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15 Oct 2011 14:38
Libya’s new leadership on Saturday pressed a campaign to clear the capital of armed Muammar Gaddafi loyalists after fierce gun battles killed three people in the first fighting to rock Tripoli since its capture in August.
The head of Tripoli’s supreme military council, Abdelhakim Belhaj, pledged tough action against the pro-Gaddafi fighters and “sleeper cells” of the former regime which he said would be targeted in the clean-up operation.
Pro-Gaddafi gunmen on Friday clashed with fighters loyal to the National Transitional Council (NTC) in Abu Salim, a district around 10km south of the city centre known to harbour supporters of the fugitive strongman.
“The fighters are in the process of clearing the buildings in the area of Gaddafi loyalists,” Hamad (40)—an NTC soldier manning one of the checkpoints in the neighbourhood—said on Saturday.
He said they had already found evidence that the Gaddafi loyalists had been preparing for the clashes, including sandbags and flak jackets on the roofs of apartment blocks.
Abdelrazaq al-Aradi, vice-president of the security committee in Tripoli, said three people had been killed in the clashes there—two Gaddafi loyalists and one NTC fighter—and another 30 people wounded.
Aradi told a news conference that around 50 armed Gaddafi supporters were behind the violence, 27 of whom, including four “African mercenaries”, were arrested on Friday.
Abu Salim residents said the fighting broke out during pro-Gaddafi demonstrations after noon prayers, prompted by a call to rise from a pro-Gaddafi Libyan television presenter earlier in the week, broadcast on Iraqi TV channel Al-Rai.
“We have to be firm with these Gaddafi supporters and finish the resistance here once and for all. After more than 40 years, we don’t want to waste any more time,” said a taxi driver in Abu Salim, echoing the comments of several other residents.
The district, notorious for its prison where the Gaddafi regime held its opponents, was the last area of the capital to witness resistance after NTC forces stormed the veteran strongman’s sprawling and fortified Bab al-Aziziya headquarters on August 23.
Clashes were also reported in other parts of Tripoli, although a senior official in the military council claimed they were “very limited” in scope and had been swiftly brought under control.
Many roads in the capital were closed following the violence.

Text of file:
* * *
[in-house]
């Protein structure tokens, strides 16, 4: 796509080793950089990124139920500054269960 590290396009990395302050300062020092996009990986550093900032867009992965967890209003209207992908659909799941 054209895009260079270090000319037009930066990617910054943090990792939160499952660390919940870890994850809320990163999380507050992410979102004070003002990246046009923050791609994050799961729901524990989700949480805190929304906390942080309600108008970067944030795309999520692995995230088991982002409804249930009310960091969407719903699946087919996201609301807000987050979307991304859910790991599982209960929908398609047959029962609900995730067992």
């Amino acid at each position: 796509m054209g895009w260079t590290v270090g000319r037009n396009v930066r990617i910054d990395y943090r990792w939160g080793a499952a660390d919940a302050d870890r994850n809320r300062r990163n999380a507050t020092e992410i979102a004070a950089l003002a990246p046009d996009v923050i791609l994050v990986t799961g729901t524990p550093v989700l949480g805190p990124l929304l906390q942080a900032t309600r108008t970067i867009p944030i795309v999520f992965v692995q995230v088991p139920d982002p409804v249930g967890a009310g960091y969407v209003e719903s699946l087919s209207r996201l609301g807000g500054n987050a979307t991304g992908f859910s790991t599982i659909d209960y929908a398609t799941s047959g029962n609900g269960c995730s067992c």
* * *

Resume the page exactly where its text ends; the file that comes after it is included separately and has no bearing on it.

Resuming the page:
The flare-up came as a setback to the new regime which hopes to proclaim the country’s liberation within days and prepare for the transition to an elected government when Gaddafi’s hometown of Sirte is finally captured by NTC forces.
Libya’s new regime forces kept up pressure on the last two pockets of resistance in Sirte on Saturday with hundreds of men surrounding the Dollar and Number Two districts, an Agence France-Presse correspondent said.
“We had sporadic clashes the whole night with small arms and rocket-propelled grenades,” said Faraj al-Wafi, a fighter from the Martyrs of Free Libya Brigade, who spent the night in the area.
NTC commanders decided after a meeting on Saturday to hold off on an all-out assault on the two neighbourhoods in a bid to capture the top regime figures they believe are holed up there alive, a senior commander said on Saturday.
“The resistance from the two neighbourhoods is high because we believe there are four to five important people inside,” eastern front operations chief Wesam bin Hamaibi said after the meeting.
“We are sure that [Gaddafi’s son and his national security chief] Mutassim and [ousted defence minister] Abu Bakr Yunis are inside,” he said.
“We also believe that Seif al-Islam [another of Gaddafi’s sons] and Gaddafi [himself] are possibly inside.
“We want to capture them alive to hand them over to the judiciary rather than killing them, which is why we are still not going to have a massive attack.”
Sirte is a key goal for the NTC which has said it will not proclaim Libya’s liberation and begin preparing for the transition to an elected government until the city has fallen.
Nato said in its operational update on Saturday that its aircraft had hit a military vehicle in Bani Walid, a desert oasis southeast of Tripoli that is the only other remaining bastion of Gaddafi loyalists.—AFP
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